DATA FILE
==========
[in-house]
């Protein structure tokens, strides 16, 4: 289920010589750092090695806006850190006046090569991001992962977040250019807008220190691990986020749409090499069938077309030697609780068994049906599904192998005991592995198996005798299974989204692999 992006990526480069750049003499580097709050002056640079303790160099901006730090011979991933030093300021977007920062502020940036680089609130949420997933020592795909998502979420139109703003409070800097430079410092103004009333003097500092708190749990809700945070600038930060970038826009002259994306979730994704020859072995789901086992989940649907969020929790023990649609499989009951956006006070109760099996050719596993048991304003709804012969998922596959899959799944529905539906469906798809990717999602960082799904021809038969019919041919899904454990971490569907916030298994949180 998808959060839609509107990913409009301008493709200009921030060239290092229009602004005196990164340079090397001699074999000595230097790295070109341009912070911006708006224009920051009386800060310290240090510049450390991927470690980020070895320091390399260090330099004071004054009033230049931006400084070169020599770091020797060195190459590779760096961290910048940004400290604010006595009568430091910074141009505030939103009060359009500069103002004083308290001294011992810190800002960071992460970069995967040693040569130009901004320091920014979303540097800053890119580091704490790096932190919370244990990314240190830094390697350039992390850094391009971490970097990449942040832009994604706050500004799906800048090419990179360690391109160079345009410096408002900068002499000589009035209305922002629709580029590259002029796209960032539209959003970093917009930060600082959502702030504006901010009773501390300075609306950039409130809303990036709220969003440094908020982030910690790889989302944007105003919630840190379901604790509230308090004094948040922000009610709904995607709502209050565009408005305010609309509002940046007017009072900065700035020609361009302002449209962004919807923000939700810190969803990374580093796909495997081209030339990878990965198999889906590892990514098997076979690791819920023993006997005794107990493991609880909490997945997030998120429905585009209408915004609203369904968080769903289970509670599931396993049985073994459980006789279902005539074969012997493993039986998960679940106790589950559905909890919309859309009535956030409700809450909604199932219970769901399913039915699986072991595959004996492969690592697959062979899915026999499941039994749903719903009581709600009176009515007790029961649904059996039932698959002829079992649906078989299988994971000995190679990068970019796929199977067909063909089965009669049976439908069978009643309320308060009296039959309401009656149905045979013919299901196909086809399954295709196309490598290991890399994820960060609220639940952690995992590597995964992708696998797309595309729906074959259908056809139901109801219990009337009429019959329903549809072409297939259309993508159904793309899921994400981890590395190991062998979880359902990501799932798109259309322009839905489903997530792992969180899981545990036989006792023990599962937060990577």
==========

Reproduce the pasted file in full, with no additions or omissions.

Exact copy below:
[in-house]
């Protein structure tokens, strides 16, 4: 289920010589750092090695806006850190006046090569991001992962977040250019807008220190691990986020749409090499069938077309030697609780068994049906599904192998005991592995198996005798299974989204692999 992006990526480069750049003499580097709050002056640079303790160099901006730090011979991933030093300021977007920062502020940036680089609130949420997933020592795909998502979420139109703003409070800097430079410092103004009333003097500092708190749990809700945070600038930060970038826009002259994306979730994704020859072995789901086992989940649907969020929790023990649609499989009951956006006070109760099996050719596993048991304003709804012969998922596959899959799944529905539906469906798809990717999602960082799904021809038969019919041919899904454990971490569907916030298994949180 998808959060839609509107990913409009301008493709200009921030060239290092229009602004005196990164340079090397001699074999000595230097790295070109341009912070911006708006224009920051009386800060310290240090510049450390991927470690980020070895320091390399260090330099004071004054009033230049931006400084070169020599770091020797060195190459590779760096961290910048940004400290604010006595009568430091910074141009505030939103009060359009500069103002004083308290001294011992810190800002960071992460970069995967040693040569130009901004320091920014979303540097800053890119580091704490790096932190919370244990990314240190830094390697350039992390850094391009971490970097990449942040832009994604706050500004799906800048090419990179360690391109160079345009410096408002900068002499000589009035209305922002629709580029590259002029796209960032539209959003970093917009930060600082959502702030504006901010009773501390300075609306950039409130809303990036709220969003440094908020982030910690790889989302944007105003919630840190379901604790509230308090004094948040922000009610709904995607709502209050565009408005305010609309509002940046007017009072900065700035020609361009302002449209962004919807923000939700810190969803990374580093796909495997081209030339990878990965198999889906590892990514098997076979690791819920023993006997005794107990493991609880909490997945997030998120429905585009209408915004609203369904968080769903289970509670599931396993049985073994459980006789279902005539074969012997493993039986998960679940106790589950559905909890919309859309009535956030409700809450909604199932219970769901399913039915699986072991595959004996492969690592697959062979899915026999499941039994749903719903009581709600009176009515007790029961649904059996039932698959002829079992649906078989299988994971000995190679990068970019796929199977067909063909089965009669049976439908069978009643309320308060009296039959309401009656149905045979013919299901196909086809399954295709196309490598290991890399994820960060609220639940952690995992590597995964992708696998797309595309729906074959259908056809139901109801219990009337009429019959329903549809072409297939259309993508159904793309899921994400981890590395190991062998979880359902990501799932798109259309322009839905489903997530792992969180899981545990036989006792023990599962937060990577």